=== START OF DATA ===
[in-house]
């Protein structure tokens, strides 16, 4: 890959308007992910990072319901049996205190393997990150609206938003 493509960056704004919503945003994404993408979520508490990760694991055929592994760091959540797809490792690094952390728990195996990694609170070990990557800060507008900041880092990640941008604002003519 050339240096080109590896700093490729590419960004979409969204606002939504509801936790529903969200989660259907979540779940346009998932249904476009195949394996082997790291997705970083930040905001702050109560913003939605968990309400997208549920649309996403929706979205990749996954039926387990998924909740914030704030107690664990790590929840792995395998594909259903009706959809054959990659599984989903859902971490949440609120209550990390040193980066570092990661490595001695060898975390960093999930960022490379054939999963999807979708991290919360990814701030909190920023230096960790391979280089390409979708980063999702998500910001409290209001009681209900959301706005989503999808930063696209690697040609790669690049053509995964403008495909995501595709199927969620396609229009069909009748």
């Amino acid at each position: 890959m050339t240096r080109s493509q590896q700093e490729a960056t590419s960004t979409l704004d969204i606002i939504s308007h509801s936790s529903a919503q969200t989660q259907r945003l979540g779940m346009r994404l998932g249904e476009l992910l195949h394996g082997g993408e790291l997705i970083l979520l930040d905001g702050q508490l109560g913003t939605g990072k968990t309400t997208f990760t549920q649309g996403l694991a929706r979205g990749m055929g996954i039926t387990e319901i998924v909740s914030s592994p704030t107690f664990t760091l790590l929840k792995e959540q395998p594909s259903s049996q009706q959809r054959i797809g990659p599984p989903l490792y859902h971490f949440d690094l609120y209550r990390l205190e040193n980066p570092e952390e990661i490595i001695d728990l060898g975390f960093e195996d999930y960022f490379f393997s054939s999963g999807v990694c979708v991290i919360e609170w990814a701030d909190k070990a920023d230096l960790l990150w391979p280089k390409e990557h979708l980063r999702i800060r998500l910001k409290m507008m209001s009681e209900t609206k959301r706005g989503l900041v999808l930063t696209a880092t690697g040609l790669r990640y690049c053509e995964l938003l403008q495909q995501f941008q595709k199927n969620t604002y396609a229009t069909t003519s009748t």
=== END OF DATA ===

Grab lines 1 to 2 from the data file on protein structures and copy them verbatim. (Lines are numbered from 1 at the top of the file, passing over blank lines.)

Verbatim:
[in-house]
């Protein structure tokens, strides 16, 4: 890959308007992910990072319901049996205190393997990150609206938003 493509960056704004919503945003994404993408979520508490990760694991055929592994760091959540797809490792690094952390728990195996990694609170070990990557800060507008900041880092990640941008604002003519 050339240096080109590896700093490729590419960004979409969204606002939504509801936790529903969200989660259907979540779940346009998932249904476009195949394996082997790291997705970083930040905001702050109560913003939605968990309400997208549920649309996403929706979205990749996954039926387990998924909740914030704030107690664990790590929840792995395998594909259903009706959809054959990659599984989903859902971490949440609120209550990390040193980066570092990661490595001695060898975390960093999930960022490379054939999963999807979708991290919360990814701030909190920023230096960790391979280089390409979708980063999702998500910001409290209001009681209900959301706005989503999808930063696209690697040609790669690049053509995964403008495909995501595709199927969620396609229009069909009748």